"You'll go to a better life."
-Heymer Reinhardt, aka Wulfgar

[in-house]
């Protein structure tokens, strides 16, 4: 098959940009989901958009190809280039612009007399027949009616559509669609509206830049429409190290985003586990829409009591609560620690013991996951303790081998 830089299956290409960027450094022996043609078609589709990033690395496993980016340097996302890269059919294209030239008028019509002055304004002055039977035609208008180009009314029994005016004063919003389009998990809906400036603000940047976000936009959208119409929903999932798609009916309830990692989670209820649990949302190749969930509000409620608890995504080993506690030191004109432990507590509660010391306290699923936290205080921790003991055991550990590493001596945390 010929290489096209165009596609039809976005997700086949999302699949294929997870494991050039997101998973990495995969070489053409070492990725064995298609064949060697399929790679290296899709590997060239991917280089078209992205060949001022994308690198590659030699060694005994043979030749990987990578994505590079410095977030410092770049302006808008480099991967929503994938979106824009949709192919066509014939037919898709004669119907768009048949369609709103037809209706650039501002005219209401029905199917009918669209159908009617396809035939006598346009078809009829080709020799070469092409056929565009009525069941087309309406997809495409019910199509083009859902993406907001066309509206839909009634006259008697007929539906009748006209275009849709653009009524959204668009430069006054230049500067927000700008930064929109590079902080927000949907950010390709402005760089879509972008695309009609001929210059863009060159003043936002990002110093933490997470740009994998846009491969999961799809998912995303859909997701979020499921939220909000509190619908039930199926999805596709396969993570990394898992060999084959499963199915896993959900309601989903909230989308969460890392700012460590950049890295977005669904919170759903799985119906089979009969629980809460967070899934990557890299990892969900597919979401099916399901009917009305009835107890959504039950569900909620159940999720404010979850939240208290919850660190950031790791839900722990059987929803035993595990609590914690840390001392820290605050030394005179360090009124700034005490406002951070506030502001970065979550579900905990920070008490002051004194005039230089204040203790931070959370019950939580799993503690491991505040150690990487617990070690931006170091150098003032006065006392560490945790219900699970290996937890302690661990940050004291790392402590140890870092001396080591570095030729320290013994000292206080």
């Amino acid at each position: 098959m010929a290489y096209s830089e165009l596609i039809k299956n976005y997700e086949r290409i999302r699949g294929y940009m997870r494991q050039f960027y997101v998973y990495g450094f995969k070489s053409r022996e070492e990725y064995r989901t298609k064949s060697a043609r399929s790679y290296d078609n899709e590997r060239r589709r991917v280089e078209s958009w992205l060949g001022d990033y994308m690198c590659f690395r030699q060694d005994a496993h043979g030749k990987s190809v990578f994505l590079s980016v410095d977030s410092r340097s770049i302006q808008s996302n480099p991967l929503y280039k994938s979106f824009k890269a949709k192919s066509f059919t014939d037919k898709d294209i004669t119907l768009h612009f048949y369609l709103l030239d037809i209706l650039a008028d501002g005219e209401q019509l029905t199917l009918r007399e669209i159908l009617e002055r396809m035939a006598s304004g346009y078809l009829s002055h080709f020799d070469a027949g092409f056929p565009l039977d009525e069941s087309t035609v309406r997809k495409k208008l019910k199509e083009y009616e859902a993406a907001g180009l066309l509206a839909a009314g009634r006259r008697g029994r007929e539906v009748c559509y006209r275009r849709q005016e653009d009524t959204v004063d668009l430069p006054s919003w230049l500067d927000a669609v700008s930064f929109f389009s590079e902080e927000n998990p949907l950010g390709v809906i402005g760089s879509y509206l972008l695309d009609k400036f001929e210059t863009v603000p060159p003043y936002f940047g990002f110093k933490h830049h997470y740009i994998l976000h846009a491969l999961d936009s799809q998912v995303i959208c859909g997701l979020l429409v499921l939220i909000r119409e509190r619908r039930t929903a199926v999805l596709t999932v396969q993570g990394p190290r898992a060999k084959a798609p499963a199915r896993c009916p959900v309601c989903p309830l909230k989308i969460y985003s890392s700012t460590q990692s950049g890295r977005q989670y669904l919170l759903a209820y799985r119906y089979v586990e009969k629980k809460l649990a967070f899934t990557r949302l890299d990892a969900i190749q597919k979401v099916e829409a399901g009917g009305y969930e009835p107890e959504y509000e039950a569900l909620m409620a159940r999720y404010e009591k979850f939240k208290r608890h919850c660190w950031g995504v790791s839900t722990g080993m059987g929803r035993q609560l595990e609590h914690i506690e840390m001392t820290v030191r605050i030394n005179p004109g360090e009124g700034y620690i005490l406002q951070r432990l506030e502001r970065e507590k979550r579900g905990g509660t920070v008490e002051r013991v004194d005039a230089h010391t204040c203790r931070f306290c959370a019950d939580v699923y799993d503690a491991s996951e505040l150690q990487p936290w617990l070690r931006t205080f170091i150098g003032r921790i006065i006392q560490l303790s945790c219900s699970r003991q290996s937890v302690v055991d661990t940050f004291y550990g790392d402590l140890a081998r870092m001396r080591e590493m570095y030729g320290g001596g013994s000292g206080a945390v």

As I'm sure most people already know, Sylvester Stallone went from completely unknown to world-famous practically overnight thanks to the film Rocky (1976), the simple but uplifting story of a down-on-his-luck boxer who gets a shot at the big time. Stallone not only played the title role but wrote the script. In fact, every studio in Hollywood offered him generous money for it. Stallone eventually agreed to sell it to MGM on the condition that he could play the title role. This was a bold move as all the studios were hoping for a big name star in the lead, but an unknown like Stallone was more fitting because it added to the feel-good nature of the film, as his struggles reflected those of Rocky Balboa. With his new-found stardom, Stallone starred and even directed films which, to be blunt, sucked. Both F.I.S.T. (1978) and Paradise Alley (1979) left much to be desired and, one could say, represented an omen of things to come (more on that shortly). It was all but a given that the inevitable Rocky II (1979) would meet with inevitable (financial) success. Otherwise, Stallone wouldn't have another role that matched the success of Rocky until 1982 with the drama First Blood. With that movie, his character, Vietnam veteran John Rambo, entered the consciousness of filmgoers to the same extent that Rocky Balboa had. Just before First Blood, however, came Nighthawks, an exciting police drama in which Stallone plays unorthodox NYC detective Deke DaSilva who, with his partner Matt Fox (Billy Dee Williams), is enlisted by Interpol to track down international terrorist Wulfgar (Rutger Hauer), who has made his way to the Big Apple after his recent act (his first scene in the film has him bombing a department store in London) leads to his description being fed to authorities across Europe. With the assistance of his associate Shakka Holland (Persis Khambatta), Wulfgar undergoes plastic surgery in Paris (& promptly kills the surgeon afterward to avoid possible disclosure) before heading across the Atlantic. The film really gets going the moment DaSilva first lays eyes on Wulfgar in a nightclub, where the latter had previously befriended a single woman in order to obtain a hiding place for his weaponry. He later kills the unfortuately lady in question when she stumbles onto his hardware. As with other films, this one is made more exciting by its musical score. From the title sequence to the film's conclusion involving DaSilva's ex-wife (Lindsay Wagner), Keith Emerson's score sets the stage for the intensity to come. This would be as well-known a gem as Rocky and First Blood had real life not intervened on the eve of its release. On March 30, 1981 (the film was released in April), John Hinckley, Jr. attempted to assassinate then-President Ronald Reagan. Although the President recovered and Hinckley was sentenced to life imprisonment, Universal Studios (which distributed Nighthawks) became nervous and elected not to give the film much promotion. Hence, this film never had the chance to be as embraced, let alone have followups, as Rocky and Rambo did (although given how each of their subsequent followups became more and more ridiculous, maybe that was for the best). Stallone continued to be financially successful, but his ventures outside the boxing ring or the war zone brought simply pans from the critics to the point were he was later declared the worst actor of the century in some circles. I must confess, I viewed him in this manner for a time as well, but if you remove the dreadful comedies from his filmography-such as Rhinestone (1984) and Stop! or My Mom Will Shoot (1992)-and even some of his other action pictures-like Cobra (1986) and Over the Top (1987)-and focus on memorable flicks such as Nighthawks, Cliffhanger (1993), and Cop Land (1997), you begin to realize that Stallone has talent. It's simply talent that, more often than not, finds itself in the wrong picture.